Estimates of covariance functions for growth from birth to 630 days of age in Nelore cattle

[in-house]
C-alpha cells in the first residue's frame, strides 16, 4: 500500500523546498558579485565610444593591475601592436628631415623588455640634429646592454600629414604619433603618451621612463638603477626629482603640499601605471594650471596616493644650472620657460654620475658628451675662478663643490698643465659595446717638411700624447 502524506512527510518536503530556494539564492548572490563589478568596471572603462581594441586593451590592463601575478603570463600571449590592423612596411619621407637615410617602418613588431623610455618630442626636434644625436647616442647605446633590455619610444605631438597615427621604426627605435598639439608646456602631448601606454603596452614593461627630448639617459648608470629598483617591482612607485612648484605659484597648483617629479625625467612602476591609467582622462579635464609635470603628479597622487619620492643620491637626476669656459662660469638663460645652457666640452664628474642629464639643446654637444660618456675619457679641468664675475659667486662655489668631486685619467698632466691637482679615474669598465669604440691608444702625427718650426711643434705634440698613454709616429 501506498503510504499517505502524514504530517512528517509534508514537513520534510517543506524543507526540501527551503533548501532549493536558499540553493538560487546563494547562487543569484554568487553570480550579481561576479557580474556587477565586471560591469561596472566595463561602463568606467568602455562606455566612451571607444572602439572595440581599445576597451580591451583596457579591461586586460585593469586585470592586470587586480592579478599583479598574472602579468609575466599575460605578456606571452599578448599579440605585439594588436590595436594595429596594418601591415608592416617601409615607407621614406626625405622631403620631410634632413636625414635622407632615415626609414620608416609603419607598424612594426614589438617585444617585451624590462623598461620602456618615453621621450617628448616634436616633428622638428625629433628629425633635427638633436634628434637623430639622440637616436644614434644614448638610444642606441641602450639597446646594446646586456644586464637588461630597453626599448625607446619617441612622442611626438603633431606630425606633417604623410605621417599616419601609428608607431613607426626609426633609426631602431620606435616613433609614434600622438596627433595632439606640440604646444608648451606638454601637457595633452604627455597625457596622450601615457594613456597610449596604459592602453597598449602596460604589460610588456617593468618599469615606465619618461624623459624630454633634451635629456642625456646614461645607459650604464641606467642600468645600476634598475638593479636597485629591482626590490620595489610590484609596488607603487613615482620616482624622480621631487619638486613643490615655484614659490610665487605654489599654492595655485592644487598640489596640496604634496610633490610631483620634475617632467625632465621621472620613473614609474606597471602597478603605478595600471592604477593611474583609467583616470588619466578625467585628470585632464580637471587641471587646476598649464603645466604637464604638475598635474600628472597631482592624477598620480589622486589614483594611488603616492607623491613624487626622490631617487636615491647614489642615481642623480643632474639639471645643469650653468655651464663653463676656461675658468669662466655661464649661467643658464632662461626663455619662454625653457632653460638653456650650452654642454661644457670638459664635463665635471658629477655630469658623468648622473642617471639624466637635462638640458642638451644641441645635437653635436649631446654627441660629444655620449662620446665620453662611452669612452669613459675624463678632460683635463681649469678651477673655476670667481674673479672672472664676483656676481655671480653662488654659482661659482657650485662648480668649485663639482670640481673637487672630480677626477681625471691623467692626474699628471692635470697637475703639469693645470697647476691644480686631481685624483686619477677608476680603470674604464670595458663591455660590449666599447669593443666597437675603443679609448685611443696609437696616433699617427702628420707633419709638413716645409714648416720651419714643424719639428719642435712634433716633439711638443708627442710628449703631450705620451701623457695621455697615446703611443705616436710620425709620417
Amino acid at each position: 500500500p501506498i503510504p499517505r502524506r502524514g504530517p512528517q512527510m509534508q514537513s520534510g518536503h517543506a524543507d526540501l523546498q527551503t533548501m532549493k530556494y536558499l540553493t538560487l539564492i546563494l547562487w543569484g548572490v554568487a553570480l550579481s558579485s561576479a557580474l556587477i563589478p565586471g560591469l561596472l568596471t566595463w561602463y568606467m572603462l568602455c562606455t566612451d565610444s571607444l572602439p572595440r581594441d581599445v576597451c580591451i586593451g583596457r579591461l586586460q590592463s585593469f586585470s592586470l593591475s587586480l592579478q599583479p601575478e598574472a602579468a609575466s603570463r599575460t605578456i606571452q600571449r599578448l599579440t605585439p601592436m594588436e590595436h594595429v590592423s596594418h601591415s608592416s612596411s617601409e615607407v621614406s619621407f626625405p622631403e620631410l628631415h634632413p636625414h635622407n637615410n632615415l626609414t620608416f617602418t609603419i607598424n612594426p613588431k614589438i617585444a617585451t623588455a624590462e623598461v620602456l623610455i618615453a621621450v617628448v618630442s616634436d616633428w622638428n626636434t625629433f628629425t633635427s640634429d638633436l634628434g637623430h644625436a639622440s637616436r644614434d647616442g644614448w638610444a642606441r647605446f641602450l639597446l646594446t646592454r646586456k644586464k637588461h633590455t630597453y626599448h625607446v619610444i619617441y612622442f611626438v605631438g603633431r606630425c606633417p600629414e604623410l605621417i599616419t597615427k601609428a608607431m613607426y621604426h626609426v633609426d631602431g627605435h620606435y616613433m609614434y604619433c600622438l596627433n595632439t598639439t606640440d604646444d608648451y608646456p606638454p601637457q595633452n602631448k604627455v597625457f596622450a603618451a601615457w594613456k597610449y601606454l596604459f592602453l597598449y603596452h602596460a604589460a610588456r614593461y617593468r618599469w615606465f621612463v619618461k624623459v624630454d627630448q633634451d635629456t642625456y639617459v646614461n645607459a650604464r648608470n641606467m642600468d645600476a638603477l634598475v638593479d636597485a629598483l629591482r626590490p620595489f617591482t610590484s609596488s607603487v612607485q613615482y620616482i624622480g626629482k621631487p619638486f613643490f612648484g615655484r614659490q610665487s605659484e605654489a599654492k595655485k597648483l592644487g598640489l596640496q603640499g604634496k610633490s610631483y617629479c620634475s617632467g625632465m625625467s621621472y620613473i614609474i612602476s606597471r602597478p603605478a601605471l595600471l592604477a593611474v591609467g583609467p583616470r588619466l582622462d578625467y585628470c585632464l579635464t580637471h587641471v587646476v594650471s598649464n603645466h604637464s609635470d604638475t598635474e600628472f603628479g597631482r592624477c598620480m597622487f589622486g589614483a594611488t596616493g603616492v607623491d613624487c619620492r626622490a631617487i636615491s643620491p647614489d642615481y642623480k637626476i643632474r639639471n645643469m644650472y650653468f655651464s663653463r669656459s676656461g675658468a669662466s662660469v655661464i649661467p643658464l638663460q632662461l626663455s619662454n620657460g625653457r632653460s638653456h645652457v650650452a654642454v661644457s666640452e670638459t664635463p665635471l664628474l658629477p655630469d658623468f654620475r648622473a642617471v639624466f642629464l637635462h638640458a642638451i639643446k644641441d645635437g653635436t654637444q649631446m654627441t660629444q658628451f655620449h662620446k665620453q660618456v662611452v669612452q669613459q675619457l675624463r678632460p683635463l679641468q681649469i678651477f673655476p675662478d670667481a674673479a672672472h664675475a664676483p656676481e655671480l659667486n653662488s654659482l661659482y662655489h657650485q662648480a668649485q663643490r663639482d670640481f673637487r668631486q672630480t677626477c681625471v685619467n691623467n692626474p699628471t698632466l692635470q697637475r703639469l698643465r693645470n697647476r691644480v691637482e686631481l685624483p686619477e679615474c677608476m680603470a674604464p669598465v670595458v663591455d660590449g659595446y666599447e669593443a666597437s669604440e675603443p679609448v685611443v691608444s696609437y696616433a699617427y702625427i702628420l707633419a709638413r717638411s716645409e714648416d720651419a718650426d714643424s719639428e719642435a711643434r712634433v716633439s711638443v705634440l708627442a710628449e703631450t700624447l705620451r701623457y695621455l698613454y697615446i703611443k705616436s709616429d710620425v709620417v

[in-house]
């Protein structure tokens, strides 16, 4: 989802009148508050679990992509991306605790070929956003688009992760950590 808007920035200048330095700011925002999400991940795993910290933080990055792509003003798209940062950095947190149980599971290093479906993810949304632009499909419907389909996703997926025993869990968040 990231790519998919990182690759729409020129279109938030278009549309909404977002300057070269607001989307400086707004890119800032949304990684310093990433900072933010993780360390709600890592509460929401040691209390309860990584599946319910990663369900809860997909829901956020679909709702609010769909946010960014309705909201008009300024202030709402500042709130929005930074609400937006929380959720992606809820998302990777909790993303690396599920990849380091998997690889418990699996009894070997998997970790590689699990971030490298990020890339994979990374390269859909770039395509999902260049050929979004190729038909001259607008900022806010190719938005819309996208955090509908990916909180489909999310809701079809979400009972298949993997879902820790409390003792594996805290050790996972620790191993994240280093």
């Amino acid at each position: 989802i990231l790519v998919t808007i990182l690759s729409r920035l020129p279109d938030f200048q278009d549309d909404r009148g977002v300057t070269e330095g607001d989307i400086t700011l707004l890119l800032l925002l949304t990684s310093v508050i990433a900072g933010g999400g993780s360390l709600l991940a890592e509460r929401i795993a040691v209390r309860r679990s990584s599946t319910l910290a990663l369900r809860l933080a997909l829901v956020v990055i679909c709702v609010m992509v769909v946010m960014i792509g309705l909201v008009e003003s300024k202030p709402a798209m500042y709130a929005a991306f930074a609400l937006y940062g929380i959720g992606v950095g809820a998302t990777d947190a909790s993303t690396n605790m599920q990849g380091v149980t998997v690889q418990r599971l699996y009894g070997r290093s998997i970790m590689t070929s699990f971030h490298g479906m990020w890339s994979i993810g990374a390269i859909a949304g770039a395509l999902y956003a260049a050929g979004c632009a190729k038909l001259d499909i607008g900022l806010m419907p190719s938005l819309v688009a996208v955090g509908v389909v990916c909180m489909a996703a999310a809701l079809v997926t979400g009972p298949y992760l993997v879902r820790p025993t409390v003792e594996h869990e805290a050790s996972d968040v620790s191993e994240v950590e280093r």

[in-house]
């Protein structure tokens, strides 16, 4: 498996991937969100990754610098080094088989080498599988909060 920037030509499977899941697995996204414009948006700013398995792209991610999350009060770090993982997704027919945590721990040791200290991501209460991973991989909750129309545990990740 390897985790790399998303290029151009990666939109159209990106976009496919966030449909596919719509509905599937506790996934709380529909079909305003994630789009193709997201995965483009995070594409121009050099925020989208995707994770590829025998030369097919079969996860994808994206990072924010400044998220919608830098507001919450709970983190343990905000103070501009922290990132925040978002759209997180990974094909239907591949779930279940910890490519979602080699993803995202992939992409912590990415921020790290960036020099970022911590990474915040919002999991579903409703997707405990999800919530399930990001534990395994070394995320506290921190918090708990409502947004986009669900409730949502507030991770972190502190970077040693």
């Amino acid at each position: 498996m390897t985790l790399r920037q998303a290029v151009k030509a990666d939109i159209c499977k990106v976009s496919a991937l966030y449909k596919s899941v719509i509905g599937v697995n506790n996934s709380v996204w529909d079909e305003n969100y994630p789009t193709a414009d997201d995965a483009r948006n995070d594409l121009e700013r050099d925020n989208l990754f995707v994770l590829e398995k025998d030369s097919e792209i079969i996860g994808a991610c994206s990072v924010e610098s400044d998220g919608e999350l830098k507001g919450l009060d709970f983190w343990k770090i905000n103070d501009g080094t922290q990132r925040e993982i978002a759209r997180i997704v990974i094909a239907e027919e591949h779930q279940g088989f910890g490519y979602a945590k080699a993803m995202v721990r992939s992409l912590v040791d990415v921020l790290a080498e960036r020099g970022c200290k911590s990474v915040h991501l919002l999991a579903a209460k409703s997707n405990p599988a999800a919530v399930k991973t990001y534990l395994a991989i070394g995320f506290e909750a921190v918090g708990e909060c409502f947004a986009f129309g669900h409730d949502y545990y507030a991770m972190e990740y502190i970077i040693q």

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Weight records of Brazilian Nelore cattle, from birth to 630 d of age, recorded every 3 mo, were analyzed using random regression models. Independent variables were Legendre polynomials of age at recording. The model of analysis included contemporary groups as fixed effects and age of dam as a linear and quadratic covariable. Mean trends were modeled through a cubic regression on orthogonal polynomials of age. Up to four sets of random regression coefficients were fitted for animals' direct and maternal, additive genetic, and permanent environmental effects. Changes in measurement error variances with age were modeled through a variance function. Orders of polynomial fit from three to six were considered, resulting in up to 77 parameters to be estimated. Models fitting random regressions modeled the pattern of variances in the data adequately, with estimates similar to those from corresponding univariate analysis. Direct heritability estimates decreased after birth and tended to be lowest at ages at which maternal effect estimates tended to be highest. Maternal heritability estimates increased after birth to a peak around 110 to 120 d of age and decreased thereafter. Additive genetic direct correlation estimates between weights at standard ages (birth, weaning, yearling, and final weight) were moderate to high and maternal genetic and environmental correlations were consistently high.